Reading comprehension in digital and printed texts


  • Jenni Alisaari
  • Tiina Turunen
  • Anu Kajamies
  • Maria Korpela
  • Tarja-Riitta Hurme



decoding skills, digital text, printed text, reading comprehension, self-concept


Recent studies have yielded contradictory results regarding how reading from print or from the screen influences reading comprehension. This study examined 12-year-old students' (N = 142) reading comprehension using printed text and digital text. The results indicated that performance was similar for printed text and digital text, even when gender, decoding skills, preference for school tasks on paper, screen, or both, and self-concept as a reader and computer user were controlled for. Regardless of the reading medium, students with better decoding skills and a higher self-concept as a reader performed better, boys outperformed girls, and students equally willing to study with books and computers outperformed students who preferred computers. The results of this study highlight the benefits of flexible use of both printed texts and digital texts for reading comprehension. As students are getting as used to studying via computers as they are to studying from books, the emphasis on the medium of studying seems to become less important. The topic of this study is of great relevance in a modern school context where ICT use has become a part of daily schoolwork worldwide.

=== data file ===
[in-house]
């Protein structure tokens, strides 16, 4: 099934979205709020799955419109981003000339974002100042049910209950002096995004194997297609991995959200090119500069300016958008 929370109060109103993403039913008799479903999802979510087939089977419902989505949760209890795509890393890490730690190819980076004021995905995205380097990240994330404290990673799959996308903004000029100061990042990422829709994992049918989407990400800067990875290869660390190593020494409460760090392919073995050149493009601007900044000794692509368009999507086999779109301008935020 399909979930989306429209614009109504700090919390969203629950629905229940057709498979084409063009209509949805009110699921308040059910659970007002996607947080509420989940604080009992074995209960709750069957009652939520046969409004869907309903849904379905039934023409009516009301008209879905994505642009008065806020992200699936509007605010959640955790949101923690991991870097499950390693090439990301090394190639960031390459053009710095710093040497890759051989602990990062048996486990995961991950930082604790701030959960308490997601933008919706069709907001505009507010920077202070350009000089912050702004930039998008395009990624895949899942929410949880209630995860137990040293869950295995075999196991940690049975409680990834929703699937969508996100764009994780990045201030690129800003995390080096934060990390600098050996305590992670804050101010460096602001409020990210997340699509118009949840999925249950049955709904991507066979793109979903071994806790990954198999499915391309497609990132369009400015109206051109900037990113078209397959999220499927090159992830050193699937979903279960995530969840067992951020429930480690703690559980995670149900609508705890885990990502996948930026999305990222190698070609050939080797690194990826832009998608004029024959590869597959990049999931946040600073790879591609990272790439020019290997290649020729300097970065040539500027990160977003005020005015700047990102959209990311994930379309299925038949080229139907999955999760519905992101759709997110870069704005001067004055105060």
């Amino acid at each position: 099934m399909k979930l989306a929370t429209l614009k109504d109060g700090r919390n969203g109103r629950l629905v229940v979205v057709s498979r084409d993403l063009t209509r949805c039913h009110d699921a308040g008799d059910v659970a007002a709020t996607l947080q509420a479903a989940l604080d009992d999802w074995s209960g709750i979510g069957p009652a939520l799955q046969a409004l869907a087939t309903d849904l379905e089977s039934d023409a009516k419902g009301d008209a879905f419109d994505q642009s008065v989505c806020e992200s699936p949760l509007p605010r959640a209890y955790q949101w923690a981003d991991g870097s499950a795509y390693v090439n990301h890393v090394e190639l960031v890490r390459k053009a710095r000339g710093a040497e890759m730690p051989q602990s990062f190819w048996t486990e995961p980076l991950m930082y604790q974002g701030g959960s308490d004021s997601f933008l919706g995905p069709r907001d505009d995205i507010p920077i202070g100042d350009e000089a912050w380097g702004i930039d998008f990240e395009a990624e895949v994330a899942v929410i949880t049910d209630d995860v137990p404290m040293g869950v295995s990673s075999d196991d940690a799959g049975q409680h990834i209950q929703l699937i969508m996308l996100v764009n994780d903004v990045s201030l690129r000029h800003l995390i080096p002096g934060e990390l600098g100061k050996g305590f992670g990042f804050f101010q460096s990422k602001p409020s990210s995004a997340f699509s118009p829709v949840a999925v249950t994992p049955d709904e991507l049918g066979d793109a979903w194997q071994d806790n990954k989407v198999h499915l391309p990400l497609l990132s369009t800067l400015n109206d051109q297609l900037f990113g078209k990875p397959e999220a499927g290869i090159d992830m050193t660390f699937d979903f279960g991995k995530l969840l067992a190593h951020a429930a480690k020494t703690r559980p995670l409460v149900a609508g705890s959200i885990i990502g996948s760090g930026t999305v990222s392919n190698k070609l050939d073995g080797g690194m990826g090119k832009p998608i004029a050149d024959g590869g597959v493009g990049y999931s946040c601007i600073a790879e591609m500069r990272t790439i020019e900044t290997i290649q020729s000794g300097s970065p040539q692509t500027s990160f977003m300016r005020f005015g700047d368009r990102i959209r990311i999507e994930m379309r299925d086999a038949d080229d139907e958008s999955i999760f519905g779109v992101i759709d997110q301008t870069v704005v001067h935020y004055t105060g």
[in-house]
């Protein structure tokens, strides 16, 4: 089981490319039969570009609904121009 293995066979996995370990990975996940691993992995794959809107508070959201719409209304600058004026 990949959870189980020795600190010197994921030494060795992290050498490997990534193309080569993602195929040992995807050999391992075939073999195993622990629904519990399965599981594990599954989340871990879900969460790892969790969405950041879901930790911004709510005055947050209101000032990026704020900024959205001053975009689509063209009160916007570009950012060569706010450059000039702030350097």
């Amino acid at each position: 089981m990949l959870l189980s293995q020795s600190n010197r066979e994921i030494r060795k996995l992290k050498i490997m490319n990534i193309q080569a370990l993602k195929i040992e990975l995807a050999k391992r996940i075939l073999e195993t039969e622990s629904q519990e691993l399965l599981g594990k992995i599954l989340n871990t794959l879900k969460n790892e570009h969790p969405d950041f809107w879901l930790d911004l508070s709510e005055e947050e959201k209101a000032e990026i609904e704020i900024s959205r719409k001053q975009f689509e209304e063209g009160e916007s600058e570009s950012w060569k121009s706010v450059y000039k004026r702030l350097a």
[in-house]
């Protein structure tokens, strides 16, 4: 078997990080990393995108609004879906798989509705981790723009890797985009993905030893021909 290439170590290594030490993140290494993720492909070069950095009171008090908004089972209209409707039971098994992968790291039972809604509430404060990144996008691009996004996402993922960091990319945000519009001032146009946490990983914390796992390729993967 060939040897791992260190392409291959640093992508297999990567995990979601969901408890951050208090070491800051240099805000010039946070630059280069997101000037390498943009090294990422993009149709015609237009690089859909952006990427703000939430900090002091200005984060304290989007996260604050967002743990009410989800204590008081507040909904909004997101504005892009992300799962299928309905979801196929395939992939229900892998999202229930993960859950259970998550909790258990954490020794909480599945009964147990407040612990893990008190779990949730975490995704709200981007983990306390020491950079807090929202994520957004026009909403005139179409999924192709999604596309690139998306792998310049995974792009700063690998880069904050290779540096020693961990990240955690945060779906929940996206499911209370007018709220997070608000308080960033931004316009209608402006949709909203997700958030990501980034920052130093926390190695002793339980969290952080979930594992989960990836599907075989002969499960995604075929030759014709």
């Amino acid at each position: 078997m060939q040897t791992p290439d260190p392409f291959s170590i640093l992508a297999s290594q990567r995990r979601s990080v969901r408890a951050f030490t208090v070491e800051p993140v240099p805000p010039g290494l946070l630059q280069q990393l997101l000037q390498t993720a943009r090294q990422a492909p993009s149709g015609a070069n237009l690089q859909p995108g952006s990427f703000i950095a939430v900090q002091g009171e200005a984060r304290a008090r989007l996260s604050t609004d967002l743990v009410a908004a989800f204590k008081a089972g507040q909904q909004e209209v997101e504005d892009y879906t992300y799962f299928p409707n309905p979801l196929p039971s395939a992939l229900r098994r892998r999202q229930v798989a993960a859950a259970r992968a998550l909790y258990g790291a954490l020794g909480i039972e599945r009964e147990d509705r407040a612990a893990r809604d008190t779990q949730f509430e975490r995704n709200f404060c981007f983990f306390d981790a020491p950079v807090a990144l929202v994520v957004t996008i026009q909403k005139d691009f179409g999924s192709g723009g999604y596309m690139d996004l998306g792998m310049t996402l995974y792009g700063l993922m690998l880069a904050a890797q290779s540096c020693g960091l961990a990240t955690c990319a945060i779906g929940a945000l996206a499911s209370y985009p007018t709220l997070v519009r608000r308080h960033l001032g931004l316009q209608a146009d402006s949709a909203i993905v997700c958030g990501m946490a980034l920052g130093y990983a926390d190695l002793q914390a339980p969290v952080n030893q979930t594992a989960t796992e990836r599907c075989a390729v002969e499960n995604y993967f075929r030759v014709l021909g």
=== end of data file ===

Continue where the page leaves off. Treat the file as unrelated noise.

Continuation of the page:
How to Cite

Alisaari, J., Turunen, T., Kajamies, A., Korpela, M., & Hurme, T.-R. (2018). Reading comprehension in digital and printed texts. L1-Educational Studies in Language and Literature, 18(1), 1–18.